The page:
A pinboard by
Menghan Liu

Graduate student, New York University School of Medicine


We investigate and identify the bacteria within gut microbiome that remove a specific toxic molecule

Human gut microbiome is the collection of 'bugs' that reside in the Gastrointestinal tract. Recent studies have shown the mutualism relationship between humans and the gut microbiome. The commensal microbiome is beneficial to their host with the effect on host immune system development, metabolism homeostasis. Among those beneficial effect, we focus on one that is greatly understudied - the ability of microbiome to break down circulating toxic compound in human body. More specifically, we are interested in one toxic compound and our research questions are 1) is microbiome is protective to humans against this toxic compound? 2) if yes, what bacteria is performing this function? 3) Through what mechanism is those identified bacteria is getting rid of this toxic compound in human body?


The Presence of Oxalobacter formigenes in the Microbiome of Healthy Young Adults.

Abstract: Oxalobacter formigenes, a member of the human colonic microbiota with a major role in net colonic oxalate transport and secretion, is protective against the formation of calcium oxalate kidney stones. We describe the prevalence, relative abundance and stability of O. formigenes in healthy young adults in the United States.We used HMP (Human Microbiome Project) data on fecal samples from 242 healthy young adults who had 1 to 3 study visits. Samples underwent whole genomic shotgun sequencing and/or 16S rRNA sequencing. Three data sets available from the processed sequence data were studied, including whole genomic shotgun metagenomic analysis by alignment to reference genomes using shotgun community profiling, or MetaPhlAn (http://huttenhower.sph.harvard.edu/metaphlan) or QIIME (http://qiime.org/) analysis of the V1-3 or V3-5 16S sequences.O. formigenes was detected in fecal samples using whole genomic shotgun and 16S rRNA data. Analysis of the whole genomic shotgun data set using shotgun community profiling showed that 29 of 94 subjects (31%) were O. formigenes positive. V1-3 and V3-5 analyses were less sensitive for O. formigenes detection. When present, O. formigenes relative abundance varied over 3 log10 and was normally distributed. All assays agreed in 58 of 66 samples (88%) studied by all 3 methods. Of 14 subjects who were O. formigenes positive at baseline 13 (93%) were positive at the followup visit, indicating the stability of colonization.O. formigenes appears to be stably present in fewer than half of healthy young adults in the United States. It is most sensitively detected by whole genomic shotgun.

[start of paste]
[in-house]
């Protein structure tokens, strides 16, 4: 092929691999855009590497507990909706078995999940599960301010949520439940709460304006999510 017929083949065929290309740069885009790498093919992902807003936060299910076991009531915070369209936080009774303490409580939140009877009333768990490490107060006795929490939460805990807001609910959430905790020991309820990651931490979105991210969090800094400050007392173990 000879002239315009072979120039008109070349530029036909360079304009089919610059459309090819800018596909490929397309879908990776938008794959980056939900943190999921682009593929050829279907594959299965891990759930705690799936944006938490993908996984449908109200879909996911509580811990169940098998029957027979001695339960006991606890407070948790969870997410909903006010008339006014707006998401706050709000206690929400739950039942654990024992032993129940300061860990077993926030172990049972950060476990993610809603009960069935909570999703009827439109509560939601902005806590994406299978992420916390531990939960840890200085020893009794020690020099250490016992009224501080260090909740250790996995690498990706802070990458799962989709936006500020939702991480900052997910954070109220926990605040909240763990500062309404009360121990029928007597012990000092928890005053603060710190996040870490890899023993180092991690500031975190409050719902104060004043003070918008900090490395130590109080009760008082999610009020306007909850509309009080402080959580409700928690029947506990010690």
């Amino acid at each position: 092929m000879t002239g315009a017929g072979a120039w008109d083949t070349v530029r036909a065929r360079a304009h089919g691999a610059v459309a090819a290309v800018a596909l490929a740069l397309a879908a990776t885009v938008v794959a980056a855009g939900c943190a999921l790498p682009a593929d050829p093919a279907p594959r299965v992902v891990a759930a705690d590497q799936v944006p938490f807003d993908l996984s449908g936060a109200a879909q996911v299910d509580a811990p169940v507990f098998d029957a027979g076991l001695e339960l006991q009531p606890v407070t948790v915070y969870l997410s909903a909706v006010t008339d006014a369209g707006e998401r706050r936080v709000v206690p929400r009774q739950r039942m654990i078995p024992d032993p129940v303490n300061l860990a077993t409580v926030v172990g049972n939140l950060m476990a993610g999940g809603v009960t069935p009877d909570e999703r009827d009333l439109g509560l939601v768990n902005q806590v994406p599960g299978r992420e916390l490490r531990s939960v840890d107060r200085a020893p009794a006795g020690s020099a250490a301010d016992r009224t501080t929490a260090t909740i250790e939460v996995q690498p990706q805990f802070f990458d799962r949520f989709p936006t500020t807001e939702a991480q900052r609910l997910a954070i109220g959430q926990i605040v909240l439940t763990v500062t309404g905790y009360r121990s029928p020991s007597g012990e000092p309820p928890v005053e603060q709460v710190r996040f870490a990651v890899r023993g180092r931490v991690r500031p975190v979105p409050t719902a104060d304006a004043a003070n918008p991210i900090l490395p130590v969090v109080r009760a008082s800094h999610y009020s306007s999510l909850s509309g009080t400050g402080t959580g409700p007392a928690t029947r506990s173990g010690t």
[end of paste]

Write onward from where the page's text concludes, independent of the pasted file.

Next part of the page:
Pub.: 21 Aug '15, Pinned: 28 Jun '17

Microbiome perturbation by oral vancomycin reduces plasma concentration of two gut-derived uremic solutes, indoxyl sulfate and p-cresyl sulfate, in end-stage renal disease.

Abstract: Observational studies have suggested a relationship between the plasma concentration of indoxyl sulfate (IS) and p -cresyl sulfate (PCS), small gut-derived 'uremic solutes', and the high incidence of uremic cardiomyopathy in patients with end-stage renal disease (ESRD). IS and PCS are derived from the metabolism of dietary components (tryptophan and tyrosine) by gut bacteria. This pilot study was designed to examine the effects of a poorly absorbable antibiotic (vancomycin) on the plasma concentration of two gut-derived 'uremic solutes', IS and PCS, and on the composition of the gut microbiome.Plasma concentrations of IS and PCS were measured by MS-HPLC. The gut microbiome was assessed in stool specimens sequenced for the 16S rRNA gene targeting the V4 region.The pre-dialysis mean plasma concentrations of both IS and PCS were markedly elevated. Following the administration of vancomycin (Day 0), the IS and PCS concentrations decreased at Day 2 or Day 5 and returned to baseline by Day 28. Following vancomycin administration, several changes in the gut microbiome were observed. Most striking was the decrease in diversity, a finding that was evident on Day 7 and was still evident at Day 28. There was little change at the phylum level but at the genus level, broad population changes were noted. Changes in the abundance of several genera appeared to parallel the concentration of IS and PCS.These findings suggest that alteration of the gut microbiome, by an antibiotic, might provide an important strategy in reducing the levels of IS and PCS in ESRD.

Pub.: 06 Apr '17, Pinned: 28 Jun '17